The Revolution Next Door

Nuclear boosters and most power utility executives are fond of telling us that renewable power can’t fill the need for reliable electricity and its costs are too high.  The graph below is telling because it shows that the path being blazed by Germany is actually representative of the entire European continent.  Specifically, newly installed capacity of wind and solar far exceed all other fuels.  And that even with record low natural gas prices, over half of the amount of new installed capacity in gas was decommissioned last year. Despite dire warnings of increased coal burning, the amount of decommissioned plants well exceeds new installed capacity.  Little new nuclear went on line and a fair amount was pulled from the grid (almost all this year from Germany, but with many more countries likely to close them in the coming years).  There are only 4 reactors currently under construction in all of Europe – excluding Russia.

What Europe is doing with its power mix

What Europe is doing with its power mix (EU 27)

Source http://www.ewea.org/fileadmin/files/library/publications/statistics/Wind_in_power_annual_statistics_2012.pdf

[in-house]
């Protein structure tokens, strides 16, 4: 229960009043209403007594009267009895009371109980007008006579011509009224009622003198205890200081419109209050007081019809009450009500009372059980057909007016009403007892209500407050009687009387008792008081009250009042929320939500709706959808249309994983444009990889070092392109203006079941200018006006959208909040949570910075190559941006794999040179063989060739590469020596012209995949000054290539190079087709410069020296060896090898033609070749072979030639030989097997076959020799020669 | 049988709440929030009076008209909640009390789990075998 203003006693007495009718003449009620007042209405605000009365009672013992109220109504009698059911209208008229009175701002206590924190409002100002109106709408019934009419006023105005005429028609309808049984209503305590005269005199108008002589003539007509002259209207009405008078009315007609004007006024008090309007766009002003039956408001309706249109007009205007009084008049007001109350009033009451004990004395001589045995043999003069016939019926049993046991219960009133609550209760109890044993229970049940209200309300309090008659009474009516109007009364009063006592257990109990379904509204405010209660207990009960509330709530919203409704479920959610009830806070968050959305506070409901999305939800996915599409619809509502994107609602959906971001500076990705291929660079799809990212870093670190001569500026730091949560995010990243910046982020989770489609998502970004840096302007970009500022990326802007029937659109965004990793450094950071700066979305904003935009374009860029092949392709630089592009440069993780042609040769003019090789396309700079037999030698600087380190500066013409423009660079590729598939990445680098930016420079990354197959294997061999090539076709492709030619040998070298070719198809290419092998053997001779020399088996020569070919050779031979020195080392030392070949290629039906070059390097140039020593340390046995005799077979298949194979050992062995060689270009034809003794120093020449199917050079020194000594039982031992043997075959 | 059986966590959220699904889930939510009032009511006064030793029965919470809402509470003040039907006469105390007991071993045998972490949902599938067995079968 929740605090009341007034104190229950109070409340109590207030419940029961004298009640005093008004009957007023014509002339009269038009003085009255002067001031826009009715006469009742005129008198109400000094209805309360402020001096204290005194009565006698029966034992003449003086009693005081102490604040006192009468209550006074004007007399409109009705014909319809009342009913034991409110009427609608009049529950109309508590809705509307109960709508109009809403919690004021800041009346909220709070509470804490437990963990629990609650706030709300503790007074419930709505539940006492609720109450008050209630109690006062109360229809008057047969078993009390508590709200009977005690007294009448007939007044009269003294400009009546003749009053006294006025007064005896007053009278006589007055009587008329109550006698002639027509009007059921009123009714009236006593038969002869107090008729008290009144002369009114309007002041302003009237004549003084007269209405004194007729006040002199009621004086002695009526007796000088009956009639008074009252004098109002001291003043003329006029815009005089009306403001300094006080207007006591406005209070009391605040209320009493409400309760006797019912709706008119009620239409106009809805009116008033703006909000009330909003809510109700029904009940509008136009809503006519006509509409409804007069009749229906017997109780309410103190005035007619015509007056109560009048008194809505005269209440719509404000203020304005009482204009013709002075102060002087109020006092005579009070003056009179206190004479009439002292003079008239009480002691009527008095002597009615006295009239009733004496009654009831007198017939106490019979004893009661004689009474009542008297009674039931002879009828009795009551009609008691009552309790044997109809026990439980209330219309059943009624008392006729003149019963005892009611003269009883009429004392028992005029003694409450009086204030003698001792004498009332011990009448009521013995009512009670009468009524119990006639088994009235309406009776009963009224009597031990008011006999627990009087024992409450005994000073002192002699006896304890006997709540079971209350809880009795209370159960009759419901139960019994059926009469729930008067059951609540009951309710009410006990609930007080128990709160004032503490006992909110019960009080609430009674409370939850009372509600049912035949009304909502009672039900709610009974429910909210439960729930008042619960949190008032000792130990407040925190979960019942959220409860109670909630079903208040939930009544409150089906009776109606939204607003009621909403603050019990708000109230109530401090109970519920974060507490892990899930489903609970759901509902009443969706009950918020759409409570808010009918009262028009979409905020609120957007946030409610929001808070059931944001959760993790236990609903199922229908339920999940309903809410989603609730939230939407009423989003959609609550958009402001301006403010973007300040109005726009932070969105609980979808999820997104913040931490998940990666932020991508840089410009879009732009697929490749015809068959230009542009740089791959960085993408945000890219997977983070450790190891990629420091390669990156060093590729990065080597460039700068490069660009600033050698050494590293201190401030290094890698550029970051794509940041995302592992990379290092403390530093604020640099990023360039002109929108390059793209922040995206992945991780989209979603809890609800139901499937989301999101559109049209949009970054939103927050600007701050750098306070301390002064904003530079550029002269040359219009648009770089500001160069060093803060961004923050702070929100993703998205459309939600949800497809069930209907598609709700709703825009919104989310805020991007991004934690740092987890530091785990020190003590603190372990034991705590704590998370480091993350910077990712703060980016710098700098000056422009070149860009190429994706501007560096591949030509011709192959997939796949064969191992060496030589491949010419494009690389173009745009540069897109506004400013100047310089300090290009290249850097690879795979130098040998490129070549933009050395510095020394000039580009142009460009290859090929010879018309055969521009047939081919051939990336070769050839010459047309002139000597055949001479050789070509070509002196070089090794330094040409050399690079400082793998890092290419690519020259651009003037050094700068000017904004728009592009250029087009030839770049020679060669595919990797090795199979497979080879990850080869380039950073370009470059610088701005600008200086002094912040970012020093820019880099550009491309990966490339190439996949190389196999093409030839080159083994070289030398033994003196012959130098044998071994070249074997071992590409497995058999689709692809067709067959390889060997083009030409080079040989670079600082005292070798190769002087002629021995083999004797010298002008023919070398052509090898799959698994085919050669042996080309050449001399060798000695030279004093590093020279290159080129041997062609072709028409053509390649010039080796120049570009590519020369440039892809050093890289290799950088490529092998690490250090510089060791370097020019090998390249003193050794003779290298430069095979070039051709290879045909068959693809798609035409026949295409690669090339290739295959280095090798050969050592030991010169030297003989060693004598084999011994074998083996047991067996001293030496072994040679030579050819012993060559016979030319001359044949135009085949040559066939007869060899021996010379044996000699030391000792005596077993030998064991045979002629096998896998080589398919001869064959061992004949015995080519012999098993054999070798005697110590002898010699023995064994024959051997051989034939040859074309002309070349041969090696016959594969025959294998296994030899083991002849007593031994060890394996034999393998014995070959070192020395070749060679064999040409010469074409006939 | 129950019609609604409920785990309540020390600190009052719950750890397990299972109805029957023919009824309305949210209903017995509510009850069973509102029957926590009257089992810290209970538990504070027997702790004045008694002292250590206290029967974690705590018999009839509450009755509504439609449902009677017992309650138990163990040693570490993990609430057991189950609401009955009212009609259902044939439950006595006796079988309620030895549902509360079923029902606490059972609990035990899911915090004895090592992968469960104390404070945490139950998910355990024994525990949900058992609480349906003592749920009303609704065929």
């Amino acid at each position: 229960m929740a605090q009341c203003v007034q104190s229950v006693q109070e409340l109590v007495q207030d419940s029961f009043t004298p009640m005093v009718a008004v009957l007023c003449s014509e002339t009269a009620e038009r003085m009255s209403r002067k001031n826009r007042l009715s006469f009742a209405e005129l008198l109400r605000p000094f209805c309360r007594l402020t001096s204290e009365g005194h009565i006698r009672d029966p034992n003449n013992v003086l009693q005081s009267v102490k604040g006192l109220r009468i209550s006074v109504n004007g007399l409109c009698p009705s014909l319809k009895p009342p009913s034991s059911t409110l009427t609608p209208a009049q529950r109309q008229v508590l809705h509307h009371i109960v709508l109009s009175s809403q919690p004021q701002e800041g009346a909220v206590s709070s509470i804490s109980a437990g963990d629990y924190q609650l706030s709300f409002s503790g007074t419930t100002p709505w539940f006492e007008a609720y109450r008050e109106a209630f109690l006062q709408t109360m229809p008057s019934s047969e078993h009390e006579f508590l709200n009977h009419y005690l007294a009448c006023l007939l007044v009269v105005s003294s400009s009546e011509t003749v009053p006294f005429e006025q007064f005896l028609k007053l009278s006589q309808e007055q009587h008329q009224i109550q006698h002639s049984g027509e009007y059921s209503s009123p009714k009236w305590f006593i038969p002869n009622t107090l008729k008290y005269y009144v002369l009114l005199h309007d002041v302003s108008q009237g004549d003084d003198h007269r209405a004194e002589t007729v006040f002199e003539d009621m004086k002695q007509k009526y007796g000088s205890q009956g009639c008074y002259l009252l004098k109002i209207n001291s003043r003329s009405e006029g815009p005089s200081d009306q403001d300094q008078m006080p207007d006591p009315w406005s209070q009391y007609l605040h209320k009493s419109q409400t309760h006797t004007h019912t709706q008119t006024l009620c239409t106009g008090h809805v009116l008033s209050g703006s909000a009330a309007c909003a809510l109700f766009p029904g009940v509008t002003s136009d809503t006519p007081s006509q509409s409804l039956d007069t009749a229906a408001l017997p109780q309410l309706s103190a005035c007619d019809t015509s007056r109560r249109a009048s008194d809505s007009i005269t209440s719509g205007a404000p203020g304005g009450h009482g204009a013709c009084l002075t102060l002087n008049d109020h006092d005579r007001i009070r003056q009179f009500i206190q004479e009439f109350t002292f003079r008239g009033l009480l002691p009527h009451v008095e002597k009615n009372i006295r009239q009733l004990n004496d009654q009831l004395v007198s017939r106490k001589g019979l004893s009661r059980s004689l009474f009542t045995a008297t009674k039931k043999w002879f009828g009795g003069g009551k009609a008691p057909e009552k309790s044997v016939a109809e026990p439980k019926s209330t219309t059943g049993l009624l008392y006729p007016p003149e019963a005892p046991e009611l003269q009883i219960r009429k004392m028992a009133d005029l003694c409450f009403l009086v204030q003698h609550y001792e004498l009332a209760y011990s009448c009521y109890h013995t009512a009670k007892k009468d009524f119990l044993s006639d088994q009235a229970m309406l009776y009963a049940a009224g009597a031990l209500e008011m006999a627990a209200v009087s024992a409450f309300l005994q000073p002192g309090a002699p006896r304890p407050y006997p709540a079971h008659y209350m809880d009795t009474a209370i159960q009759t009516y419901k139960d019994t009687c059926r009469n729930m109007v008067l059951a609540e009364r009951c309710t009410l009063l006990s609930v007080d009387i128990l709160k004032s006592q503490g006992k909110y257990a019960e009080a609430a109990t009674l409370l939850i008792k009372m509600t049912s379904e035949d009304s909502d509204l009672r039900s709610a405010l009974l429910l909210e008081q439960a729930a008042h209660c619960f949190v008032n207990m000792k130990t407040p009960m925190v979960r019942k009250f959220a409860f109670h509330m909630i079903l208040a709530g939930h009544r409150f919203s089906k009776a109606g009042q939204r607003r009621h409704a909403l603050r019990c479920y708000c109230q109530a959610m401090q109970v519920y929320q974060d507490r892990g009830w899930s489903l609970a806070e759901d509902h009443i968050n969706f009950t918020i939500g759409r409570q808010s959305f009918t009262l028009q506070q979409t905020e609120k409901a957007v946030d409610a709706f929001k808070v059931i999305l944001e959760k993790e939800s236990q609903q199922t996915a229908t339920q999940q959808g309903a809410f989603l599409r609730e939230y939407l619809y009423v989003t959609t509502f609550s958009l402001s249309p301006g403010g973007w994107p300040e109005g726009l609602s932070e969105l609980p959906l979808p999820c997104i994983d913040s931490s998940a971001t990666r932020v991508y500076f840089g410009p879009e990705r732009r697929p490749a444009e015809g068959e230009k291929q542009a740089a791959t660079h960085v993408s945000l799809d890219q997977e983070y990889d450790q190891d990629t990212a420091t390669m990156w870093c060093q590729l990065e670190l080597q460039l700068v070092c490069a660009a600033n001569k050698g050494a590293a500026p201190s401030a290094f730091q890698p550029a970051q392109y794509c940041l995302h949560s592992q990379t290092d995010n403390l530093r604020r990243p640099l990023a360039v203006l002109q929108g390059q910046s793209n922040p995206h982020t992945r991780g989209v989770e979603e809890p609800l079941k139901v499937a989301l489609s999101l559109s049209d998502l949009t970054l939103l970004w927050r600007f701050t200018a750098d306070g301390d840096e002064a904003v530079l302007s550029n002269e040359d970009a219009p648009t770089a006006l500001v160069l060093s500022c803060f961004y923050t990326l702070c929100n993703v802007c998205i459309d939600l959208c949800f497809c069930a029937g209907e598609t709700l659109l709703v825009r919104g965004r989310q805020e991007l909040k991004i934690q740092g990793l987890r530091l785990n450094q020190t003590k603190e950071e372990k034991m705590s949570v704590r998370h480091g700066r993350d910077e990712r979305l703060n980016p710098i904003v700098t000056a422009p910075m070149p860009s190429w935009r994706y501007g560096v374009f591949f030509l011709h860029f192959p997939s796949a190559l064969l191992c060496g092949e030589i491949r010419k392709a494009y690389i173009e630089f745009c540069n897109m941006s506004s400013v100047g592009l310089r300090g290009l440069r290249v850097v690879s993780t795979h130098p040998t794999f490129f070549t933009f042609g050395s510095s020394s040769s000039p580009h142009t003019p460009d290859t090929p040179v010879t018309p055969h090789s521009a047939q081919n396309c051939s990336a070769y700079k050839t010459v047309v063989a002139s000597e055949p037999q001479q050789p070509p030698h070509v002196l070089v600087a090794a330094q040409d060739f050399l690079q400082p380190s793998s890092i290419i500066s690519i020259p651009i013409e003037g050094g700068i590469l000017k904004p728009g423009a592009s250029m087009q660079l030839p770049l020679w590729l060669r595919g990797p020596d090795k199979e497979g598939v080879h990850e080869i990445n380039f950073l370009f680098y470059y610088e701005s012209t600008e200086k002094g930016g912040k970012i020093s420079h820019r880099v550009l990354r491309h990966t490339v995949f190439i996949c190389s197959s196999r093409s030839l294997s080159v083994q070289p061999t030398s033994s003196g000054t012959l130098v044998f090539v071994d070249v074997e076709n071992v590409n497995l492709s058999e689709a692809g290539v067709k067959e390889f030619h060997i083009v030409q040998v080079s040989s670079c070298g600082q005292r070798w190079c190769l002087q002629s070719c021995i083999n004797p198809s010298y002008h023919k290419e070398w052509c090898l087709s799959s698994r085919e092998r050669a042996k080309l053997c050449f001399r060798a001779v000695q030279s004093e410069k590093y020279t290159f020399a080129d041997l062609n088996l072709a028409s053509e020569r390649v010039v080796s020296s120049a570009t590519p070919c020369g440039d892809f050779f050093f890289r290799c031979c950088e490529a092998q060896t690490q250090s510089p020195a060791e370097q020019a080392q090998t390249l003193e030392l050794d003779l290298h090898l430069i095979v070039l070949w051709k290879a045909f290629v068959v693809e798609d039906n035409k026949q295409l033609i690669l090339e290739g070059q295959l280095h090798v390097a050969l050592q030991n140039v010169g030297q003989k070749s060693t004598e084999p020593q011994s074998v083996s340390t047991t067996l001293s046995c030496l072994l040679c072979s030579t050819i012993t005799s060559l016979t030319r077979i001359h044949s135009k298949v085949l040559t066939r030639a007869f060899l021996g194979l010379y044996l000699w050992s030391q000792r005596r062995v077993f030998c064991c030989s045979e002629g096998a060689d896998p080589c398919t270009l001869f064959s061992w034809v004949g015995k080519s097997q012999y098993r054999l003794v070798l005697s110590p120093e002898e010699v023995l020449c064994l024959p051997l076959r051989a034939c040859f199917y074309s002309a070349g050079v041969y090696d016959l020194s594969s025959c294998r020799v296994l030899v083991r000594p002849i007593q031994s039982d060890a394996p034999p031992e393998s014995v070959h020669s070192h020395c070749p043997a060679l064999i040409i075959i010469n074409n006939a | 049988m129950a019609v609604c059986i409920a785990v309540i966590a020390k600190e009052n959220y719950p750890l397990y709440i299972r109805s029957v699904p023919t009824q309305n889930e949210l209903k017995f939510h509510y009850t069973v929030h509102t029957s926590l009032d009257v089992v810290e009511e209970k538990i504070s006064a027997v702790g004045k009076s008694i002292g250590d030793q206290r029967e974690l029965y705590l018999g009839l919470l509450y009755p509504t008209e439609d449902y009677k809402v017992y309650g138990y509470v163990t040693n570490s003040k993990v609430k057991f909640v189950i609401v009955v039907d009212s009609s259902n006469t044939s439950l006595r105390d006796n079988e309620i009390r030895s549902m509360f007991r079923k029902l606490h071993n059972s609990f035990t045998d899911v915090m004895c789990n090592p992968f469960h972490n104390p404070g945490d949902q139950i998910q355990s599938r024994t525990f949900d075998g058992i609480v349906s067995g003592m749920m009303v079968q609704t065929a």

And while it is not as sweeping, there is good news inside the US about California’s progress in supporting local, decentralized solar power for economic classes that are not at the very top of the scale.  One of the leading non-profits working to provide lower coast solar installations is Grid Alternatives.  Which uses volunteers and local staff to install home based renewable solutions (especially solar) at low rates.  They have completed 2,000 home systems in their first 2 years.

State wide programs for single family and multiple family housing units being converted to solar are receiving increased attention and funding.  And with a bit of luck we can have our national energy mix shift like our smart friends in Europe have already figuring it out.

You are never to retro to go solar

You are never to retro to go solar

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About paxus

a funologist, memeticist and revolutionary. Can be found in the vanity bin of Wikipedia and in locations of imminent calamity. buckle up, there is going to be some rough sledding.

2 responses to “The Revolution Next Door”

  1. richard w. lisko says :

    A little something you might find interesting about solar in CA. My friend wanted to put a field of solar panels in on his property. By whatever the process is he soon found that there was a limit to how much solar he could install as a private person.

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